Radio Mirchi, promoted by Entertainment Network India Ltd, part of Bennett & Coleman, hopes that the radio committee formed with the active cooperation and support of the I&B Ministry, will focus on phase one towns (towns and cities opened for licences in the first round of bidding) as well. The committee headed by the secretary general of FICCI Amit Mitra, is working towards providing recommendations to the Government on the second phase of FM privatisation. "We are hoping that the task force looks at phase one towns too," says Prashant Pandey, COO, Radio Mirchi. "Strictly speaking, the committee will concentrate on phase two towns only. However, we are hopeful that the committee could consider looking at current operations as well," he says.
Primary on the committee's agenda is to provide recommendations on a revenue share model, which, according to media reports, may be finalised at 3 to 3.5 per cent. Licences for up to 70 towns and cities will be up for grabs in the second round, which comes after nearly three years since the first round when 108 frequencies across 40 cities were open to bidders.
From a viability point of view, Pandey asserts that looking at current operations makes sense since these stations have the potential to contribute significantly in terms of revenue. "Currently, one cannot even think of achieving a specific target," he says.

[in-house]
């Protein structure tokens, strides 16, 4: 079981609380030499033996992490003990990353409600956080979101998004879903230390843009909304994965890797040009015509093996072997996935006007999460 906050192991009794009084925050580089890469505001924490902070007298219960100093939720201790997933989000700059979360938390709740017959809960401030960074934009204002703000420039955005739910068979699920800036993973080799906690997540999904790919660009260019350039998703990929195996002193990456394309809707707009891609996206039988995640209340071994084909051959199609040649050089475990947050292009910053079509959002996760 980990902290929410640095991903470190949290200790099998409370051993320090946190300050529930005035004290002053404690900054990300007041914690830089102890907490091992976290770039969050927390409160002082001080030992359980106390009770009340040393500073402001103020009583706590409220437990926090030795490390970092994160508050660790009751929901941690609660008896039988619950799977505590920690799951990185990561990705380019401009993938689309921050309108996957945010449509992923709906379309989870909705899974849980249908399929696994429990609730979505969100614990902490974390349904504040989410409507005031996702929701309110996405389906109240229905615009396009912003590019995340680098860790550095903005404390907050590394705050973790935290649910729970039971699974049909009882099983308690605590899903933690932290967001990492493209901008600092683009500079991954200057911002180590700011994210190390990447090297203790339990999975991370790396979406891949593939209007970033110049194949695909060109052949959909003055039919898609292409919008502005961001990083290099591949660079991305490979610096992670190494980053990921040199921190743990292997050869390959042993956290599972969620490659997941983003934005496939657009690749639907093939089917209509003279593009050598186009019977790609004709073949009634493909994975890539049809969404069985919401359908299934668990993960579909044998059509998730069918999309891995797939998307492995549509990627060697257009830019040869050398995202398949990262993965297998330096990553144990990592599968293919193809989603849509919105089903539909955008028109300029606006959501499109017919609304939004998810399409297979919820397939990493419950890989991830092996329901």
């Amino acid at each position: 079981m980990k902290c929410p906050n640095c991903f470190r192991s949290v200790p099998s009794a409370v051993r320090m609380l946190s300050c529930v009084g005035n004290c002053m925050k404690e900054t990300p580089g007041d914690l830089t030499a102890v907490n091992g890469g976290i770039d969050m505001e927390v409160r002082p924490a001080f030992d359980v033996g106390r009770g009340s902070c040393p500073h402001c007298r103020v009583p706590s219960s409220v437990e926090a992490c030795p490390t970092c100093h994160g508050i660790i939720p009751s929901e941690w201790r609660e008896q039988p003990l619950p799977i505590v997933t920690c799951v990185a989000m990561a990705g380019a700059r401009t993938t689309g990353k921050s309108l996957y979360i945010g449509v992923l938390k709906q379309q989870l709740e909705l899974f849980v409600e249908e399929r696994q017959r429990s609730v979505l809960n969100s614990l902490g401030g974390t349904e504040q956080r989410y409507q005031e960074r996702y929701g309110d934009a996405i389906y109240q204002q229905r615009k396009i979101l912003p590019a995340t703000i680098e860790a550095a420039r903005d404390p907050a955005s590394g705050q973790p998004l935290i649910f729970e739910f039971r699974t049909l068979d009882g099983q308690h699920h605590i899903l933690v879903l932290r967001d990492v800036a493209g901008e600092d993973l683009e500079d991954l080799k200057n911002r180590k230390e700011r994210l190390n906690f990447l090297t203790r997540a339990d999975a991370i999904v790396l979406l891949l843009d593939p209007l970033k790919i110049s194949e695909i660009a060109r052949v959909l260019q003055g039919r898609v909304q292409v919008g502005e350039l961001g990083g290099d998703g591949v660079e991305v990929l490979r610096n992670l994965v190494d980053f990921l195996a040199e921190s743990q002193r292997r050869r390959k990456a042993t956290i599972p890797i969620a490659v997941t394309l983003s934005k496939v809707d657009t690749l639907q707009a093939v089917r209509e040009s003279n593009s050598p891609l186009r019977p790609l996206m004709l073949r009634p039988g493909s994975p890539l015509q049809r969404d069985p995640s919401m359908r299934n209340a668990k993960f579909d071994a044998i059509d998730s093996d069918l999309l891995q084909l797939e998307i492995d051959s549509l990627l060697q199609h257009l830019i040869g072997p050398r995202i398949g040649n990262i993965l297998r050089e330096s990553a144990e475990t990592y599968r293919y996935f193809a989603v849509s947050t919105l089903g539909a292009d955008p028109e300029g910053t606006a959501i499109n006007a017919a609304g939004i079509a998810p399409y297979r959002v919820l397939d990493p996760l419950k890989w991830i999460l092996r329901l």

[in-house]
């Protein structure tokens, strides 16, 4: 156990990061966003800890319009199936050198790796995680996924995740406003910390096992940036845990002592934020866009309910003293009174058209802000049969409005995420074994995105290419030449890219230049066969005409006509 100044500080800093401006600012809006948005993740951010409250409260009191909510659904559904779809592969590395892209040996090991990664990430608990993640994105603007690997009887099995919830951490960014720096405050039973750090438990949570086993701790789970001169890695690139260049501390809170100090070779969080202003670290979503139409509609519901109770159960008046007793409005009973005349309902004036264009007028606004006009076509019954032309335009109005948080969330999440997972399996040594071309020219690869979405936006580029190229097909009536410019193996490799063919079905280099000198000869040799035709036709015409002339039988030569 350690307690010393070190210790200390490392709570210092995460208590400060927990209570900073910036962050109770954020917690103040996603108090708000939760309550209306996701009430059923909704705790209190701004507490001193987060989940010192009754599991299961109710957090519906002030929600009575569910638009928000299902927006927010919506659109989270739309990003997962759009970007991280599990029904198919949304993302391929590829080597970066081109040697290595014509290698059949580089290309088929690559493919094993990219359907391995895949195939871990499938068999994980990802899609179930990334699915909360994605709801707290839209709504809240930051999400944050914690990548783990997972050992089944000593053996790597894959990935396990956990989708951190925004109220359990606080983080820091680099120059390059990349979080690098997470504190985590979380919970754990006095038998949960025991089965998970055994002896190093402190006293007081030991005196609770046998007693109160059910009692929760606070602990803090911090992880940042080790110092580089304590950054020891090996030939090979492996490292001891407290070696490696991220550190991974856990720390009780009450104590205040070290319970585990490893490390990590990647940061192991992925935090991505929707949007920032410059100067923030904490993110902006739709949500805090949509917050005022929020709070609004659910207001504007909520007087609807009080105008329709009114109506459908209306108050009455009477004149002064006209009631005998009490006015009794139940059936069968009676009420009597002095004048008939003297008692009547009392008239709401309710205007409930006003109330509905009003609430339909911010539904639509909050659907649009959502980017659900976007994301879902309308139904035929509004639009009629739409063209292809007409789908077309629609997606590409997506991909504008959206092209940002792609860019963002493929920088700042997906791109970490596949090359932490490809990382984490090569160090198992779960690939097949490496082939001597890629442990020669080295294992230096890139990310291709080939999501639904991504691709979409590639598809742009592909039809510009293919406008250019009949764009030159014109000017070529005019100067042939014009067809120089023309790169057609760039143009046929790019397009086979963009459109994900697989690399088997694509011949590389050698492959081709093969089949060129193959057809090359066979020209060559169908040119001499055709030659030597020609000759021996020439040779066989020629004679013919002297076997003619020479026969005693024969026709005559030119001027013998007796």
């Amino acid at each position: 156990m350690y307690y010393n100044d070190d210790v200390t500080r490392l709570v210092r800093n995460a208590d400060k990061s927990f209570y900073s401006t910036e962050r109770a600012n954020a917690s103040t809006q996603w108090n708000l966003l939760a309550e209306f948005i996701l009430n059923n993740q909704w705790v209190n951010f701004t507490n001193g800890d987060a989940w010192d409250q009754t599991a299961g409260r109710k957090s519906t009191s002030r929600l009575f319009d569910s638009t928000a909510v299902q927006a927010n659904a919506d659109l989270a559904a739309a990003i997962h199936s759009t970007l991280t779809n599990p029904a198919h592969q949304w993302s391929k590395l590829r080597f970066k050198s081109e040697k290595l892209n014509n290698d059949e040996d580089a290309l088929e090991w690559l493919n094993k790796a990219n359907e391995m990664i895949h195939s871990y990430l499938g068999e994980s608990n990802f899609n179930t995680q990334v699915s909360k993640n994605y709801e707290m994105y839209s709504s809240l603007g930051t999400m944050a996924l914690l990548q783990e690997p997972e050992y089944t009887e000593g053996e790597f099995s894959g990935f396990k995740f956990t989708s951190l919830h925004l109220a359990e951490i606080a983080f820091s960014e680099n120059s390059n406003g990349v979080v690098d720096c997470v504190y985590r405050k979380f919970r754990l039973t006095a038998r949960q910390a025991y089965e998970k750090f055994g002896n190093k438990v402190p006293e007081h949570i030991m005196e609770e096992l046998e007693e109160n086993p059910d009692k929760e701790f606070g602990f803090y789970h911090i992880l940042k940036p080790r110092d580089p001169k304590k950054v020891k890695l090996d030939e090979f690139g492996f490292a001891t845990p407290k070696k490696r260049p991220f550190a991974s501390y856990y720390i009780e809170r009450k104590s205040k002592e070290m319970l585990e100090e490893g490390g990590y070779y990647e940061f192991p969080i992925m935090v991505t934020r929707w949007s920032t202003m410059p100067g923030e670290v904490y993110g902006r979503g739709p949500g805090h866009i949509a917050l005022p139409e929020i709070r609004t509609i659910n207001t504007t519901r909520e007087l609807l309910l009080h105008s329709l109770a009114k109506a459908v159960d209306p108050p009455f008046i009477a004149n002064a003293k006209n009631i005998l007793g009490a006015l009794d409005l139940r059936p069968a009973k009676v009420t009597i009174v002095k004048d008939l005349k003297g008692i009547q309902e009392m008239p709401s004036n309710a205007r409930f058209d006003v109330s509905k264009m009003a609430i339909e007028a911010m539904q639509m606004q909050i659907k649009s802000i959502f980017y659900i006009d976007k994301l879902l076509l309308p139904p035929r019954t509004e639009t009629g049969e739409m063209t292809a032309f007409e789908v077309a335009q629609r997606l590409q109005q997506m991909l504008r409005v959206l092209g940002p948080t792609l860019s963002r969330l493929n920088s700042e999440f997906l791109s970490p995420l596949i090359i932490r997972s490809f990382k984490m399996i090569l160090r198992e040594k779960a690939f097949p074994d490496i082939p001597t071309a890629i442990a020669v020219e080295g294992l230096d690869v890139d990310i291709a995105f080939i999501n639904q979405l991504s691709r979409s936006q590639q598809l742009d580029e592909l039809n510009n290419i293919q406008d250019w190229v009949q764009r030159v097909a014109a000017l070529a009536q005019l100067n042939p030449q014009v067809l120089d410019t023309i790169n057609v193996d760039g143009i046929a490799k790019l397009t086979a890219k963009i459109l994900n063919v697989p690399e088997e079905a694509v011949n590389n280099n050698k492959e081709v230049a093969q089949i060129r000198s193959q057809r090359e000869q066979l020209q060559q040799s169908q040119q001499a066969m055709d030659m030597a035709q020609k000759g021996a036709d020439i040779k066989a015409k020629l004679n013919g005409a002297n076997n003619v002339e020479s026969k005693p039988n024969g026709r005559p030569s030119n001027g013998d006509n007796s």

Licence fees for the metros of Mumbai, Delhi, Chennai and Kolkata is Rs 11.25 crore, Rs 7.125 crore, Rs 1 crore and Rs 3.3 crore respectively while Bangalore and Lucknow touch Rs 9 crore and Rs 7.34 crore respectively.
The station, meanwhile, is looking to expand reach with the onset of the second round of bidding. According to Pandey, likely additions to the existing network, which comprises Mumbai, Pune, Delhi, Kolkata, Chennai, Indore and Ahmedabad, could be Bangalore, Chandigarh, Jaipur, Surat and Kanpur-Lucknow. "These are some of the obvious markets we have in mind," he says.
In the case of smaller towns, the station is monitoring their business potential since dependence on local advertising is significantly higher in these markets. "National-level advertisers may not want to pitch their products and services in such markets," points out Pandey. "Hence the potential of local advertising has to be gauged first," he says.
Currently, Radio Mirchi has a daily urban reach of 10 million people with the addressable population pegged at 160 million. Demographically, the station targets the 15-34 age group in socio-economic classes A and B and is positioned at the "young at heart". © 2003 agencyfaqs!